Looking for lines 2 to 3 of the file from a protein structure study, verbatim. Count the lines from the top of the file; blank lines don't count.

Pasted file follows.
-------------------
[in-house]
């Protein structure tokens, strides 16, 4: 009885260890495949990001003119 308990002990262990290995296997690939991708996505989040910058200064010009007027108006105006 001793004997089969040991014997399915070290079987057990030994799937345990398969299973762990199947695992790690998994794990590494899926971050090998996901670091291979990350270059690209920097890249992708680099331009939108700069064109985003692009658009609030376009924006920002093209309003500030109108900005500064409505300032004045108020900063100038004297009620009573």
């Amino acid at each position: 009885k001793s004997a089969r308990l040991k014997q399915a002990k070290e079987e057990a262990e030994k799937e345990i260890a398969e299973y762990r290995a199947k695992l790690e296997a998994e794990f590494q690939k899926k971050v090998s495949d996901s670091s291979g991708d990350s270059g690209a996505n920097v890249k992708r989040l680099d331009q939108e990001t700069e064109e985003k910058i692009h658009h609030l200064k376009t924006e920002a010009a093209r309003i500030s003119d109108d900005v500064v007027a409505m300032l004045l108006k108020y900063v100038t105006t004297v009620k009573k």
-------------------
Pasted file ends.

């Protein structure tokens, strides 16, 4: 009885260890495949990001003119 308990002990262990290995296997690939991708996505989040910058200064010009007027108006105006 001793004997089969040991014997399915070290079987057990030994799937345990398969299973762990199947695992790690998994794990590494899926971050090998996901670091291979990350270059690209920097890249992708680099331009939108700069064109985003692009658009609030376009924006920002093209309003500030109108900005500064409505300032004045108020900063100038004297009620009573």
């Amino acid at each position: 009885k001793s004997a089969r308990l040991k014997q399915a002990k070290e079987e057990a262990e030994k799937e345990i260890a398969e299973y762990r290995a199947k695992l790690e296997a998994e794990f590494q690939k899926k971050v090998s495949d996901s670091s291979g991708d990350s270059g690209a996505n920097v890249k992708r989040l680099d331009q939108e990001t700069e064109e985003k910058i692009h658009h609030l200064k376009t924006e920002a010009a093209r309003i500030s003119d109108d900005v500064v007027a409505m300032l004045l108006k108020y900063v100038t105006t004297v009620k009573k």